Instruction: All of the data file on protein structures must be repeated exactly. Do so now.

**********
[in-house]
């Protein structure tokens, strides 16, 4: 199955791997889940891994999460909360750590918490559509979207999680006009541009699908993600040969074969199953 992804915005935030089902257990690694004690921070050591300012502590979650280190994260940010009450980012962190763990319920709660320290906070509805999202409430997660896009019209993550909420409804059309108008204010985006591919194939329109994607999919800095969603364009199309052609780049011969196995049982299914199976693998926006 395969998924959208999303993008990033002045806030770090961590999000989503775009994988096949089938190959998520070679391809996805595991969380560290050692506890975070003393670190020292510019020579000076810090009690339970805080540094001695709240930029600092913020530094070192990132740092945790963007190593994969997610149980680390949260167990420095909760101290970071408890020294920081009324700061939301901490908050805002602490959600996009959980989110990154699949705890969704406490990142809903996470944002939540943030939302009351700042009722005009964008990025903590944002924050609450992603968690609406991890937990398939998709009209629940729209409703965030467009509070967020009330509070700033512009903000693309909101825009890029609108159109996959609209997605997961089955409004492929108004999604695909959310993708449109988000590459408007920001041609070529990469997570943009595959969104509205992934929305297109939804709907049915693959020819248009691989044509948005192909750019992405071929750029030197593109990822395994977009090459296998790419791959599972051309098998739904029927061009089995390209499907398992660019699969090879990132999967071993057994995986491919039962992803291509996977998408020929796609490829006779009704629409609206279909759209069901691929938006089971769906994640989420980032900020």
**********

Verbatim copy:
[in-house]
């Protein structure tokens, strides 16, 4: 199955791997889940891994999460909360750590918490559509979207999680006009541009699908993600040969074969199953 992804915005935030089902257990690694004690921070050591300012502590979650280190994260940010009450980012962190763990319920709660320290906070509805999202409430997660896009019209993550909420409804059309108008204010985006591919194939329109994607999919800095969603364009199309052609780049011969196995049982299914199976693998926006 395969998924959208999303993008990033002045806030770090961590999000989503775009994988096949089938190959998520070679391809996805595991969380560290050692506890975070003393670190020292510019020579000076810090009690339970805080540094001695709240930029600092913020530094070192990132740092945790963007190593994969997610149980680390949260167990420095909760101290970071408890020294920081009324700061939301901490908050805002602490959600996009959980989110990154699949705890969704406490990142809903996470944002939540943030939302009351700042009722005009964008990025903590944002924050609450992603968690609406991890937990398939998709009209629940729209409703965030467009509070967020009330509070700033512009903000693309909101825009890029609108159109996959609209997605997961089955409004492929108004999604695909959310993708449109988000590459408007920001041609070529990469997570943009595959969104509205992934929305297109939804709907049915693959020819248009691989044509948005192909750019992405071929750029030197593109990822395994977009090459296998790419791959599972051309098998739904029927061009089995390209499907398992660019699969090879990132999967071993057994995986491919039962992803291509996977998408020929796609490829006779009704629409609206279909759209069901691929938006089971769906994640989420980032900020």